A key figure in the study of social policy and social administration in the post-war period. Titmuss was one of a group of British academics (notable others were Brian Abel-Smith and Peter Townsend) who made a major contribution to the study of social needs and welfare provision at a time when the welfare state was expanding. Without formal academic training, his interest in social policy developed while he was working in an insurance office in the 1930s, and he began to write books such as Poverty and Population (1938) and Our Food Problem (1939). These led to his appointment as official historian to the War Cabinet in 1942. There he wrote a volume entitled The Problems of Social Policy which was published in 1950. Also in that year he was appointed as Professor of Social Administration and Head of Department at the London School of Economics and Political Science, where he developed a strong organizational base and research team, whose work typified the reforming social administration approach to social policy. He was also active in political and wider public life, serving on various government committees, and as an adviser to the Labour Party. Subsequent publications included Essays on the Welfare State (1958), Income Distribution and Social Change (1962), and The Gift Relationship (1970). The last of these is a justly celebrated comparative study, offering a convincing critique of the use of the market to secure an adequate supply of blood for hospitals, and a powerful analysis of altruism.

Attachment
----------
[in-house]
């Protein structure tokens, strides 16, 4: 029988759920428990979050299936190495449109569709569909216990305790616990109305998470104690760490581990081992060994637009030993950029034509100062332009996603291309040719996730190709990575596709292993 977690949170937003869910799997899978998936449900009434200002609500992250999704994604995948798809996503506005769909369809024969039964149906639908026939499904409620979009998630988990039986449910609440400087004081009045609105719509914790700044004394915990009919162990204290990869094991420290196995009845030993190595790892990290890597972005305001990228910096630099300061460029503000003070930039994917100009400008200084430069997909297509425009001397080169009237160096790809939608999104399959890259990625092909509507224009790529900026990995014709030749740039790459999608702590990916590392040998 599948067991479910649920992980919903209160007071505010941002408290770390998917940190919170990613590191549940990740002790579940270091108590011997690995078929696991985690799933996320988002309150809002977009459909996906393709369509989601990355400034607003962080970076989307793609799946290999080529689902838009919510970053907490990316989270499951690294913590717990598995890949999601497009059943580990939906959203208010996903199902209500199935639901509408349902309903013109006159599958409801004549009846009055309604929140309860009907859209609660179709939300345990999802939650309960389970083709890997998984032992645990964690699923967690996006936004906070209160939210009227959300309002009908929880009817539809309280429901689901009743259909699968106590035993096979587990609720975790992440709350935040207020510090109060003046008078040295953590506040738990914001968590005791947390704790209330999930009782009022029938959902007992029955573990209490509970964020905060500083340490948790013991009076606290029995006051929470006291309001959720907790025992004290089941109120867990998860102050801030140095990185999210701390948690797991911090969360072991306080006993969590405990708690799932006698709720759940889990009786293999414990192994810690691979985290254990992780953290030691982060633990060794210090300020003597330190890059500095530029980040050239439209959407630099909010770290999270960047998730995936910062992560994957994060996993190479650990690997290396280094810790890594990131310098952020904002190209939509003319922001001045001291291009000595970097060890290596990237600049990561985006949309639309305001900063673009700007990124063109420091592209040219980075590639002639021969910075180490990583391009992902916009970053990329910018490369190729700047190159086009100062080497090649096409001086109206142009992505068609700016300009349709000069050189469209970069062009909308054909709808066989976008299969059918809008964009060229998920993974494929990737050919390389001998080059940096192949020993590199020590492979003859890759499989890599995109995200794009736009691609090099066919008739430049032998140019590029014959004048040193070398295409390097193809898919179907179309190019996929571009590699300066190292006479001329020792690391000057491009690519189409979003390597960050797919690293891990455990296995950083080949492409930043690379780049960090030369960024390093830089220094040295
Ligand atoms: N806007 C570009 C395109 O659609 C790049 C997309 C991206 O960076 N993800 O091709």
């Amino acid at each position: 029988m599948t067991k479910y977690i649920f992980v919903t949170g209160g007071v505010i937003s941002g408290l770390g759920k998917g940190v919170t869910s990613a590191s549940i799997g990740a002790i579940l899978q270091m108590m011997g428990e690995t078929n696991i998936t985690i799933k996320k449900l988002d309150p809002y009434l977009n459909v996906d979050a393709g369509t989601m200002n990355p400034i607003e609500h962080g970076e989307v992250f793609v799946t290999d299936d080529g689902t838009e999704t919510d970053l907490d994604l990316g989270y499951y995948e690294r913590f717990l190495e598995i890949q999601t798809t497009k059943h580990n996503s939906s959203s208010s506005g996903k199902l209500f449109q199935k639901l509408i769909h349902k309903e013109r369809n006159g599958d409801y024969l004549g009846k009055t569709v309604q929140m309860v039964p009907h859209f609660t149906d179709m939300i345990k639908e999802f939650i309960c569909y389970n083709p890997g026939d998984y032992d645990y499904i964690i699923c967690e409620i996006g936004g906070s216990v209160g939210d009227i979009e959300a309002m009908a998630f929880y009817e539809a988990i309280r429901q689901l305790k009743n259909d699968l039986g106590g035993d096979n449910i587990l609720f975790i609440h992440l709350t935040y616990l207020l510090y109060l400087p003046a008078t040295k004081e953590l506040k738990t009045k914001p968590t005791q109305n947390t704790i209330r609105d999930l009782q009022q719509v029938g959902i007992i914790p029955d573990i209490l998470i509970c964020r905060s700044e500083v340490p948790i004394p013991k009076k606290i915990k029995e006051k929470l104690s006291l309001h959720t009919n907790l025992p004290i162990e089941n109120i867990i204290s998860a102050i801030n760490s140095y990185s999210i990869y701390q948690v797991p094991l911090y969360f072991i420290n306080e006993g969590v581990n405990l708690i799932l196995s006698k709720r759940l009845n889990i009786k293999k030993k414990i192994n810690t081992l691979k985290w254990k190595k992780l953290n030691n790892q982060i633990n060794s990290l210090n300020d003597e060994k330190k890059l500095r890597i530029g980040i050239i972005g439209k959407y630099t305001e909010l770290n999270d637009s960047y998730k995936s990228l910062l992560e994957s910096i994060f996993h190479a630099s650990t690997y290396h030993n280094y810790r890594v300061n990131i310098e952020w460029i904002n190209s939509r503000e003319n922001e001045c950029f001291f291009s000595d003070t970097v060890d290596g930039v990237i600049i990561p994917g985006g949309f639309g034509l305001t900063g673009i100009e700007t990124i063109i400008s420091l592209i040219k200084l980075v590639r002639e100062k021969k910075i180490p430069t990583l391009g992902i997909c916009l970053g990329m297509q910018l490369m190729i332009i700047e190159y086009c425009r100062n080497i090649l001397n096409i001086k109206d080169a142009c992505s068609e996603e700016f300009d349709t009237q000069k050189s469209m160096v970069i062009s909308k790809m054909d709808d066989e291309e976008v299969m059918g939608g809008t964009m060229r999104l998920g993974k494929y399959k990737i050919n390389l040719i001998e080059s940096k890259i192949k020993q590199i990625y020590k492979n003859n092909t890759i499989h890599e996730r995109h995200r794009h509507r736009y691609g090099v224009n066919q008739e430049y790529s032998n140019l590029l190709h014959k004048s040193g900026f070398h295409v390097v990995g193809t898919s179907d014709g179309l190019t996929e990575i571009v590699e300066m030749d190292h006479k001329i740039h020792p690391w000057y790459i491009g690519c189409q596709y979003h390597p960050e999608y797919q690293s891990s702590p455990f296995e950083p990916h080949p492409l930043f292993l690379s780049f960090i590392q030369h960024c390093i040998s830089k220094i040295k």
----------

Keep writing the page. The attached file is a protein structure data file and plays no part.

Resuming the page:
An opponent of means-tested benefits (see selective versus universal benefits), Titmuss did not believe that welfare services could solve problems of social inequality, but they could help to ameliorate them.
Subjects: Sociology — Economics.